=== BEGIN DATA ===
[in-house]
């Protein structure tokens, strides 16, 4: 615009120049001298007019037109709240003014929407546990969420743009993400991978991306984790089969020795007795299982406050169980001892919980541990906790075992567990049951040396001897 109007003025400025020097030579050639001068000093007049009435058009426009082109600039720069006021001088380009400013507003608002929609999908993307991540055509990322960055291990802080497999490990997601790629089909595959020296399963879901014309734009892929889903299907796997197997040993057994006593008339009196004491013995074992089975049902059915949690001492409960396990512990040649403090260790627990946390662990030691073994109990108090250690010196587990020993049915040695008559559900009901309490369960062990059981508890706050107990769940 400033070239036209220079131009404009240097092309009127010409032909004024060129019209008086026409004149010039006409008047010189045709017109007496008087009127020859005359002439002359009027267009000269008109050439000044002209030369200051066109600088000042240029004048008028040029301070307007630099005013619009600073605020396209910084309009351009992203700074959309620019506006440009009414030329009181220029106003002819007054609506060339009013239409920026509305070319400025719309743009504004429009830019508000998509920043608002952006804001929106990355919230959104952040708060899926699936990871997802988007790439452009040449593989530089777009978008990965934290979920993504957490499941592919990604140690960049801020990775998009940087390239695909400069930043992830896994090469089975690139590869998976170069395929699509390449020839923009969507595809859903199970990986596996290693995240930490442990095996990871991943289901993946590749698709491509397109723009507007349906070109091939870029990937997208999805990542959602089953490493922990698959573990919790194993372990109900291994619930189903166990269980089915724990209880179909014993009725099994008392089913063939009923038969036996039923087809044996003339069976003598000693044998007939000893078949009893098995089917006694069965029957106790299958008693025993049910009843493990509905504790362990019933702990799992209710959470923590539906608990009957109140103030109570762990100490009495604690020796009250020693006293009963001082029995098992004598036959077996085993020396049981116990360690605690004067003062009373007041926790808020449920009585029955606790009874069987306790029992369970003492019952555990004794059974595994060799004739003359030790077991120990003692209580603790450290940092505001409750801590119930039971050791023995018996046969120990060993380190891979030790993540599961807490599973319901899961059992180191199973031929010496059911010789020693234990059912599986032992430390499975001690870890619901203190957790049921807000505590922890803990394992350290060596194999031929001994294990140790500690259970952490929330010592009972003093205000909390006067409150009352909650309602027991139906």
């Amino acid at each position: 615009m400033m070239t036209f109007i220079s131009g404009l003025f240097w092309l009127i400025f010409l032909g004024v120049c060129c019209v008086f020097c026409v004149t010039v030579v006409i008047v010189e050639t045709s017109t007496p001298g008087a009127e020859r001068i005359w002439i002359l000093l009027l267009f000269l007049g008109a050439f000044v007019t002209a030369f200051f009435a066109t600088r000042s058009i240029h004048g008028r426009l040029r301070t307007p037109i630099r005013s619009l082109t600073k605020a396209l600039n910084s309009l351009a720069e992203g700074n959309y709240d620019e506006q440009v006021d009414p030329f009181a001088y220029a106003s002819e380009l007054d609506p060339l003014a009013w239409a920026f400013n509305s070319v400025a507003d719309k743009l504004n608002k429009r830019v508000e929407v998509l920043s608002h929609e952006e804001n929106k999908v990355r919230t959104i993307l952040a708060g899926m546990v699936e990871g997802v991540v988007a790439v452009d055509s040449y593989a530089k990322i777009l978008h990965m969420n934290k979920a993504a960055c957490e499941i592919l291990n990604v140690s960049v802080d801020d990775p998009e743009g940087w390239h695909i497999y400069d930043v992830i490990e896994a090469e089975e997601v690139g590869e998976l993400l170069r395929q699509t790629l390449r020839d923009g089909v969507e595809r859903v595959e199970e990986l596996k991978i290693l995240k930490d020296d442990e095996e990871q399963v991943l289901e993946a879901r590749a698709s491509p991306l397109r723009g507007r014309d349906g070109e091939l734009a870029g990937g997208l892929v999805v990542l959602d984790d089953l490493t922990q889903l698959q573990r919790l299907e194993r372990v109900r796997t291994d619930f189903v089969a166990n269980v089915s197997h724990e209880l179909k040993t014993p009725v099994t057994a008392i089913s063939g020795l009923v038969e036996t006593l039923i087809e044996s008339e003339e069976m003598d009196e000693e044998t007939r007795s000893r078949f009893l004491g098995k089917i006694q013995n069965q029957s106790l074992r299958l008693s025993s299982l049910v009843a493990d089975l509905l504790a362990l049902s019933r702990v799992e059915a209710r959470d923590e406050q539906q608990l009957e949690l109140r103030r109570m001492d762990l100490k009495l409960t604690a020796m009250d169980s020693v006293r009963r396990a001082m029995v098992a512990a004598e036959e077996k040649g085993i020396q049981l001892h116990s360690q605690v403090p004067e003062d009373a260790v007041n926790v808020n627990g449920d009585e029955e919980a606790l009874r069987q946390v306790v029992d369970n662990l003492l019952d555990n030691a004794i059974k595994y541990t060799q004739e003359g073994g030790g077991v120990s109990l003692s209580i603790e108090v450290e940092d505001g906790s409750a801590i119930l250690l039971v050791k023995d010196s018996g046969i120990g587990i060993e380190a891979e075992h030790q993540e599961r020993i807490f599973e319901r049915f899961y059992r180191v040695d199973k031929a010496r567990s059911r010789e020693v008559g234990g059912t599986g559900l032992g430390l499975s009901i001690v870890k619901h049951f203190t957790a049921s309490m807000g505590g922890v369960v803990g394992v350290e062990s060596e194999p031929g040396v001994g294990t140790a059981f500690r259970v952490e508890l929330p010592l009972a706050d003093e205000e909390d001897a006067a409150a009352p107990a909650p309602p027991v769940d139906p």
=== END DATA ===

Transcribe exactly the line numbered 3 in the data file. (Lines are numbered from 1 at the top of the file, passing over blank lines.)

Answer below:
């Amino acid at each position: 615009m400033m070239t036209f109007i220079s131009g404009l003025f240097w092309l009127i400025f010409l032909g004024v120049c060129c019209v008086f020097c026409v004149t010039v030579v006409i008047v010189e050639t045709s017109t007496p001298g008087a009127e020859r001068i005359w002439i002359l000093l009027l267009f000269l007049g008109a050439f000044v007019t002209a030369f200051f009435a066109t600088r000042s058009i240029h004048g008028r426009l040029r301070t307007p037109i630099r005013s619009l082109t600073k605020a396209l600039n910084s309009l351009a720069e992203g700074n959309y709240d620019e506006q440009v006021d009414p030329f009181a001088y220029a106003s002819e380009l007054d609506p060339l003014a009013w239409a920026f400013n509305s070319v400025a507003d719309k743009l504004n608002k429009r830019v508000e929407v998509l920043s608002h929609e952006e804001n929106k999908v990355r919230t959104i993307l952040a708060g899926m546990v699936e990871g997802v991540v988007a790439v452009d055509s040449y593989a530089k990322i777009l978008h990965m969420n934290k979920a993504a960055c957490e499941i592919l291990n990604v140690s960049v802080d801020d990775p998009e743009g940087w390239h695909i497999y400069d930043v992830i490990e896994a090469e089975e997601v690139g590869e998976l993400l170069r395929q699509t790629l390449r020839d923009g089909v969507e595809r859903v595959e199970e990986l596996k991978i290693l995240k930490d020296d442990e095996e990871q399963v991943l289901e993946a879901r590749a698709s491509p991306l397109r723009g507007r014309d349906g070109e091939l734009a870029g990937g997208l892929v999805v990542l959602d984790d089953l490493t922990q889903l698959q573990r919790l299907e194993r372990v109900r796997t291994d619930f189903v089969a166990n269980v089915s197997h724990e209880l179909k040993t014993p009725v099994t057994a008392i089913s063939g020795l009923v038969e036996t006593l039923i087809e044996s008339e003339e069976m003598d009196e000693e044998t007939r007795s000893r078949f009893l004491g098995k089917i006694q013995n069965q029957s106790l074992r299958l008693s025993s299982l049910v009843a493990d089975l509905l504790a362990l049902s019933r702990v799992e059915a209710r959470d923590e406050q539906q608990l009957e949690l109140r103030r109570m001492d762990l100490k009495l409960t604690a020796m009250d169980s020693v006293r009963r396990a001082m029995v098992a512990a004598e036959e077996k040649g085993i020396q049981l001892h116990s360690q605690v403090p004067e003062d009373a260790v007041n926790v808020n627990g449920d009585e029955e919980a606790l009874r069987q946390v306790v029992d369970n662990l003492l019952d555990n030691a004794i059974k595994y541990t060799q004739e003359g073994g030790g077991v120990s109990l003692s209580i603790e108090v450290e940092d505001g906790s409750a801590i119930l250690l039971v050791k023995d010196s018996g046969i120990g587990i060993e380190a891979e075992h030790q993540e599961r020993i807490f599973e319901r049915f899961y059992r180191v040695d199973k031929a010496r567990s059911r010789e020693v008559g234990g059912t599986g559900l032992g430390l499975s009901i001690v870890k619901h049951f203190t957790a049921s309490m807000g505590g922890v369960v803990g394992v350290e062990s060596e194999p031929g040396v001994g294990t140790a059981f500690r259970v952490e508890l929330p010592l009972a706050d003093e205000e909390d001897a006067a409150a009352p107990a909650p309602p027991v769940d139906p």